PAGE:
The high skill ceiling was on full display at the back of the convention center, where the main Guilty Gear stage stood; a big screen dedicated to the qualifying rounds was sandwiched in between the stages for Tekken and King of Fighters. There were a few rows of chairs for people to watch the action, and the attendance was lukewarm at best, people coming and going every few minutes after catching a match or two. In front, the players who were awaiting their upcoming matches made up the brunt of the audience, talking to each other casually as the games on stage moved at lightning speed.

In the back row sat Ron Saliza, 35, another lover of the game, playing a mobile game in between sets before raising his eyes once again to watch the games on the big screen. What draws him to Guilty Gear over everything else is the beauty -- the bombastic characters flinging across the screen at a moment's notice, each character with a unique look and playstyle.

"A lot of us started playing [Guilty Gear] as teens. If we're still playing now, you'll sure bet we're playing for another five [or] 10 years," Saliza says.

Instead of the hollers and chants heard from across the hall at the larger stages for Smash Bros. Melee and Street Fighter V, the fans watching the qualifying rounds of Guilty Gear talked to each other in hushed tones, pointing out a minute detail that led to a combo. Someone who doesn't follow the game closely would never notice it. In some games, a round can be over in a matter of seconds, a combo leading to the next, and before you know it, the two adversaries are shaking hands, having gone through a complex battle that to the common man lasted only a couple minutes.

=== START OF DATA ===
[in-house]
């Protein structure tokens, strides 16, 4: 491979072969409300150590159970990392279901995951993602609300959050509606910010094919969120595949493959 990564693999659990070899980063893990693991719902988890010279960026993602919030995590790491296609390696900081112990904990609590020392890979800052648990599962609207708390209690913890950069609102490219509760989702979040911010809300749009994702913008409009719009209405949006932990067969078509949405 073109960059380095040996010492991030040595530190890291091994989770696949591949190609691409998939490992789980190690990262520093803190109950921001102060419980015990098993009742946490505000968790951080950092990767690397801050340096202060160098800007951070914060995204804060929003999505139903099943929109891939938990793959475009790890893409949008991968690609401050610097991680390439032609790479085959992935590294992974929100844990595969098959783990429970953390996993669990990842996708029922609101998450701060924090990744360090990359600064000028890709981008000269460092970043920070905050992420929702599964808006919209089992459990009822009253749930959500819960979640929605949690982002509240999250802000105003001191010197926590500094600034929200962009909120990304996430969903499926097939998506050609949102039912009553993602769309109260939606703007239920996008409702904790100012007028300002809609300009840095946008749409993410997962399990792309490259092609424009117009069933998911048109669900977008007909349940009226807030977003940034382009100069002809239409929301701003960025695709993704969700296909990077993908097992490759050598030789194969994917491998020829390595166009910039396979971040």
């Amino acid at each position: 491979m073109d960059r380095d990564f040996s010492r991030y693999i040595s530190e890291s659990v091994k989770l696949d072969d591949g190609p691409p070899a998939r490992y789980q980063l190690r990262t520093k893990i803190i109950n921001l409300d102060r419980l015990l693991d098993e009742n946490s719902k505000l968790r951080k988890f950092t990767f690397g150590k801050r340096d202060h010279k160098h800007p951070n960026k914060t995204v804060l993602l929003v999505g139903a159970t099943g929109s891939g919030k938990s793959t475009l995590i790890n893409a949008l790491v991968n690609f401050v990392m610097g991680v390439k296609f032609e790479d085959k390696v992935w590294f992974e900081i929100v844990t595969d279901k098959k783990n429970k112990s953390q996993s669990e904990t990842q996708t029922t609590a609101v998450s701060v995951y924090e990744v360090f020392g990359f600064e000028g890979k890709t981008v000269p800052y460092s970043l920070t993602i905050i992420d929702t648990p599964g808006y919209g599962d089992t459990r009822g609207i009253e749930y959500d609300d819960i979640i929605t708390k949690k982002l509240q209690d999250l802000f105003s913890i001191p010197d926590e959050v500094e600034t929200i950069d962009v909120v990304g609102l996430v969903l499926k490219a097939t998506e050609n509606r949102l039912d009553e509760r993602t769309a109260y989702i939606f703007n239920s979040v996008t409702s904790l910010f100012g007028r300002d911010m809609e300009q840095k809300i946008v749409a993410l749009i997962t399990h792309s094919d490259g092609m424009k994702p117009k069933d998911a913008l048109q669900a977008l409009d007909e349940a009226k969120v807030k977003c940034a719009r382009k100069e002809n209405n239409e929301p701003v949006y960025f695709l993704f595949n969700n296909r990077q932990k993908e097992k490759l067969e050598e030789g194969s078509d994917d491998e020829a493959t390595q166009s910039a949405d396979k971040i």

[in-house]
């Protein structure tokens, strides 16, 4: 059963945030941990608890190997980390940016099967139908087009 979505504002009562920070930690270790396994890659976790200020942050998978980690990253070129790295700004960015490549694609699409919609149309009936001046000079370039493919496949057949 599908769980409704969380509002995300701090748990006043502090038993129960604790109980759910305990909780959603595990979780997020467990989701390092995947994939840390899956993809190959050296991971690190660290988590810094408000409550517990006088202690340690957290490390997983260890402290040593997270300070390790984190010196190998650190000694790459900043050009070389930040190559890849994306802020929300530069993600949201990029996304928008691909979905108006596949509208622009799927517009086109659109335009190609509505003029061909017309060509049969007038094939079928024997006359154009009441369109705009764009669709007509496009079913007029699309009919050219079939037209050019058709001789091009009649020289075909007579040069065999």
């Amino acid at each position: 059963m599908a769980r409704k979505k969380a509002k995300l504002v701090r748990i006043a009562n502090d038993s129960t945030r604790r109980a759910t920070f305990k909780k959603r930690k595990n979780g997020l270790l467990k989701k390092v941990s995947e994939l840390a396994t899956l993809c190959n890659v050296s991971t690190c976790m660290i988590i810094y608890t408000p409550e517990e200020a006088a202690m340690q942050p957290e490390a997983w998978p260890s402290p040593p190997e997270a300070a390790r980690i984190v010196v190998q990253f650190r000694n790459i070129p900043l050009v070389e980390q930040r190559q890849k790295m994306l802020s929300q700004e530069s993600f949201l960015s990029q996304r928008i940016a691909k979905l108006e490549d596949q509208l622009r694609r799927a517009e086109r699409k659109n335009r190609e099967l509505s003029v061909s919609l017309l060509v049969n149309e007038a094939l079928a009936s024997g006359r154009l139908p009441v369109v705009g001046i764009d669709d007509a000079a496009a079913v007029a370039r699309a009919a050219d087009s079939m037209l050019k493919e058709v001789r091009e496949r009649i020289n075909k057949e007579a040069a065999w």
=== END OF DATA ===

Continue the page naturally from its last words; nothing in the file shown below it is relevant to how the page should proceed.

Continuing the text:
"You're in for a treat," says Hamad Akbar, one of the American favorites to possibly break into the top eight traditionally dominated by Japanese players. Akbar was talking about the appearance of Omito "Omito" Hashimoto, last year's runner-up. A charismatic showman off stage and stone-faced when the game starts, Omito was the favorite to take the crown. His main character, Johnny -- "a cool pirate captain that only lets cute girls on his ship," per one fan -- hummed along with in-game expression, merciless with a bit of flash, juggling his opponents in the air for minutes on end until the beating finally ceased.